How did Mayhew do?

Lions GM Martin Mayhew has the 10th overall pick in the 2014 NFL Draft.

Four years ago, the Detroit Lions drafted six players. Only one — defensive tackle Ndamukong Suh, the No. 2 pick overall — remains on the team.

Three years ago, the Lions drafted five players. Two of them — defensive tackle Nick Fairley, the 13th pick overall, and running back Mikel Leshoure, a second-rounder — are still Lions.

The team’s current lack of depth is clearly a byproduct, at least in part, of that failure to add more quality players during those two drafts.

Lions: When Suh re-signs doesn't matter

They didn’t have a full complement of picks either time because of trades, including one that acquired starting cornerback Chris Houston.

Nevertheless, coming up with just three players who are still around a few years later out of 11 selections, including five in the first two rounds, was a definite setback for the organization.

Daniel Jeremiah, who used to be a NFL scout and is now an analyst for the NFL Network, said that when he was with the Baltimore Ravens, this was how they measured their drafts:

"If three years down the line, three of the players we picked in that draft were solid starters we weren’t looking to replace, we viewed that as a successful draft," he said.

With that as the guideline, let’s review Martin Mayhew’s first five drafts as the Lions’ general manger:



Quarterback Matthew Stafford (No. 1 overall), tight end Brandon Pettigrew (No. 20 overall) and linebacker DeAndre Levy (third round).


Safety Louis Delmas (second round) was a starter for five years, but the Lions released him a couple months ago and he signed with Miami.

Defensive tackle Sammie Hill (fourth round) was a contributor for four years, mostly in a reserve role, before leaving a year ago as a free agent.

Linebacker Zack Follett (seventh round) became a fan favorite as a special-teams player but suffered a neck injury and gave up football.

Receiver Derrick Williams (third round), who was released a year ago by the CFL’s Toronto Argonauts, was a complete flop based on how high he was drafted.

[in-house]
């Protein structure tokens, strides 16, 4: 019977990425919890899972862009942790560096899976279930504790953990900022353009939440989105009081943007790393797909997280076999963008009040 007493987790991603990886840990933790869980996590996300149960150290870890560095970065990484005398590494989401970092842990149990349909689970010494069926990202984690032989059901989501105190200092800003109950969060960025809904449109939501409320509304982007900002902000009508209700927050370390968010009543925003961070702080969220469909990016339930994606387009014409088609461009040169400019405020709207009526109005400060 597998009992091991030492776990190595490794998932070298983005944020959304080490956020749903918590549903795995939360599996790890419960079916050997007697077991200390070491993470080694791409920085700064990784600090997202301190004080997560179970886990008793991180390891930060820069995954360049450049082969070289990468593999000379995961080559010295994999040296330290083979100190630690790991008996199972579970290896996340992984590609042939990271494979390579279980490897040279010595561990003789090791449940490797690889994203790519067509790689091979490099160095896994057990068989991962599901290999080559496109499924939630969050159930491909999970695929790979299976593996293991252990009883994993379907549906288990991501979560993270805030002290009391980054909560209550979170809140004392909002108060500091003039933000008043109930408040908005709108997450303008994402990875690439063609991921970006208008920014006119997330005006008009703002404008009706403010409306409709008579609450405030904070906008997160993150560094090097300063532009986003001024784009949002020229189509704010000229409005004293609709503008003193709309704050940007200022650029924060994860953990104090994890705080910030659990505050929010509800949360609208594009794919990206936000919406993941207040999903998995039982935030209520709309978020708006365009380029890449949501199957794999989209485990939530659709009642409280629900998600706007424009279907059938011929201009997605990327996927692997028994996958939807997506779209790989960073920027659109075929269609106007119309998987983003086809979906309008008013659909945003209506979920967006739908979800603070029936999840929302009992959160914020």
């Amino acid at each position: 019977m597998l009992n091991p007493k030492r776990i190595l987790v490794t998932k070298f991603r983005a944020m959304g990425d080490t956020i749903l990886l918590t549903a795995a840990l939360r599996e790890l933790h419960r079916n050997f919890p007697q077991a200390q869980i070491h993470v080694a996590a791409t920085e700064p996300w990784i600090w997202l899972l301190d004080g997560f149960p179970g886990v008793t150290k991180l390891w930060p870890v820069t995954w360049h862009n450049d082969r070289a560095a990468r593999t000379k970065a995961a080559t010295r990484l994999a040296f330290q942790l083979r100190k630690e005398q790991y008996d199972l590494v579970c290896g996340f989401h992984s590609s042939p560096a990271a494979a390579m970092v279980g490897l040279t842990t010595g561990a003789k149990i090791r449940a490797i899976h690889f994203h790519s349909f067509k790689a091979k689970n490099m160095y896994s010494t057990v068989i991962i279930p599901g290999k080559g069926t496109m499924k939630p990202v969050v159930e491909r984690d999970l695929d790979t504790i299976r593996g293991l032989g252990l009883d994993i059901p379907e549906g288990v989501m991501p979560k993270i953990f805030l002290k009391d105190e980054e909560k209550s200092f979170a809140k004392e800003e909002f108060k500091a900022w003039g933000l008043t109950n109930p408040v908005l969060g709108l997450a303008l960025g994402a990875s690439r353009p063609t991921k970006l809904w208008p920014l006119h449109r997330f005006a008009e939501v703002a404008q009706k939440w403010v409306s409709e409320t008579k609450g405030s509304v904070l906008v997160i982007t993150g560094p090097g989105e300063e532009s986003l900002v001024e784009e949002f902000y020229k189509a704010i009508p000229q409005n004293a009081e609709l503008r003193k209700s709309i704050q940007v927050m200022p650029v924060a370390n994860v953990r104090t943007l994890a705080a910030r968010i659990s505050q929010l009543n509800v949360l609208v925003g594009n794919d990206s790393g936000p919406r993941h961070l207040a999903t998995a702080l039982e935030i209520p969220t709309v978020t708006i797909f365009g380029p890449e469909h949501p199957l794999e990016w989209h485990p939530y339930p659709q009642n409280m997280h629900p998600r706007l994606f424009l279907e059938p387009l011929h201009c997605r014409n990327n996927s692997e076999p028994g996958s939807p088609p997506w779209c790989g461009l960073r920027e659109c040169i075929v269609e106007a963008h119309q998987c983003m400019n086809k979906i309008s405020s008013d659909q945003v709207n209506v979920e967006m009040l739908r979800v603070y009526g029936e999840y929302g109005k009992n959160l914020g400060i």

Yes, largely because of Levy’s emergence last season as one of the league’s top linebackers.



Suh, but he could become an unrestricted free agent after this season if he doesn’t sign a contract extension.


Running back Jahvid Best (No. 30 overall) gave the Lions a major weapon with his speed, but a brain injury forced him out of the game for the last 2 ½ seasons.

Safety Amari Spievey (third round) also suffered from concussions and got cut last August.

Offensive tackle Jason Fox (fourth round) was constantly hampered by injuries, didn’t get re-signed when he became an unrestricted free agent this off-season and is now with Miami.

Defensive end Willie Young (seventh) went from late-round pick to starting 15 games last season, but he wasn’t a top priority to re-sign as an unrestricted free agent and left for division rival Chicago.





Fairley, but the Lions have questions about his consistency and motivation. They chose not to pick up his option year in 2015 and could be looking to replace him after another season.


Receiver Titus Young (second round) was a major disappointment and is now out of football following a series of emotional problems.

Running Mikel Leshoure (second round) is still a Lion but his role remains in question with Joique Bell’s return.

Linebacker Doug Hogue (fifth round) is now in the CFL.





Offensive tackle Riley Reiff (No. 23 overall).


Receiver Ryan Broyles (second round) is trying to come back from a major injury for the third straight year, this time a ruptured Achilles’ tendon.

Cornerback Bill Bentley (third round) should be considered at least a part-time starter because he fills the nickel-back role.

Defensive end Ronnell Lewis (fourth round), released during training camp last year, was a total bust as a mid-round pick.

The only way the Lions might salvage this draft is if cornerback Chris Greenwood (fifth round), who has been slowed by injuries, develops into a full-time starter. His size (6-foot-1, 193 pounds) and athleticism still make him intriguing at that position.


Not yet.



Defensive end Ezekiel Ansah (BYU), offensive guard Larry Warford (third round) and punter Sam Martin (fifth round).


Don’t write off cornerback Darius Slay (second round) despite a shaky rookie year. We’ll know much more after this coming season.

Defensive end Devin Taylor (fourth round) appears to have some upside.

Running back Theo Riddick (Notre Dame) has enough versatility to contribute, mostly on special teams.

Tight end Michael Williams (seventh round) and receiver Corey Fuller (sixth round) are still question marks. Williams missed last season because of a broken arm, and Fuller spent the year on practice squad, trying to add much-needed strength.



The bottom line: Based on Jeremiah’s formula, the Lions totally missed on two of Mayhew’s first five drafts. Two others should be considered successful while the 2012 class deserves a little more time to evaulate fairly, but it’s not looking favorable at this point.

This year’s draft — the Lions have the No. 10 pick overall — begins on May 8.